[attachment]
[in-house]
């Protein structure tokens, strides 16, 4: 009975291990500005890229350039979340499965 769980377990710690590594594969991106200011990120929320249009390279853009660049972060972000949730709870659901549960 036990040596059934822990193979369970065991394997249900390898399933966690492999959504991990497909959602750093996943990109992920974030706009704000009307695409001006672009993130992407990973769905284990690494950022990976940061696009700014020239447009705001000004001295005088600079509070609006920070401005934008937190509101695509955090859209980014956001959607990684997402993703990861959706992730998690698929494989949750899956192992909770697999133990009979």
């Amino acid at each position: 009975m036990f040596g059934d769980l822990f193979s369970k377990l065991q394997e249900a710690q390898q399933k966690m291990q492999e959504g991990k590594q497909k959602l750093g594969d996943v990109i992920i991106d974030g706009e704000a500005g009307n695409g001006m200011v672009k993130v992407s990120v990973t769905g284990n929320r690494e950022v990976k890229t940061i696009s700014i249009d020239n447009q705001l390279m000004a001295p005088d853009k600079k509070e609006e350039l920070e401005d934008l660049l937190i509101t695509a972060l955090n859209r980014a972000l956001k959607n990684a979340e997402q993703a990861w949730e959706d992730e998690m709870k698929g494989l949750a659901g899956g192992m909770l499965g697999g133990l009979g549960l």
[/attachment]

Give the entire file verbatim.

[in-house]
């Protein structure tokens, strides 16, 4: 009975291990500005890229350039979340499965 769980377990710690590594594969991106200011990120929320249009390279853009660049972060972000949730709870659901549960 036990040596059934822990193979369970065991394997249900390898399933966690492999959504991990497909959602750093996943990109992920974030706009704000009307695409001006672009993130992407990973769905284990690494950022990976940061696009700014020239447009705001000004001295005088600079509070609006920070401005934008937190509101695509955090859209980014956001959607990684997402993703990861959706992730998690698929494989949750899956192992909770697999133990009979």
């Amino acid at each position: 009975m036990f040596g059934d769980l822990f193979s369970k377990l065991q394997e249900a710690q390898q399933k966690m291990q492999e959504g991990k590594q497909k959602l750093g594969d996943v990109i992920i991106d974030g706009e704000a500005g009307n695409g001006m200011v672009k993130v992407s990120v990973t769905g284990n929320r690494e950022v990976k890229t940061i696009s700014i249009d020239n447009q705001l390279m000004a001295p005088d853009k600079k509070e609006e350039l920070e401005d934008l660049l937190i509101t695509a972060l955090n859209r980014a972000l956001k959607n990684a979340e997402q993703a990861w949730e959706d992730e998690m709870k698929g494989l949750a659901g899956g192992m909770l499965g697999g133990l009979g549960l």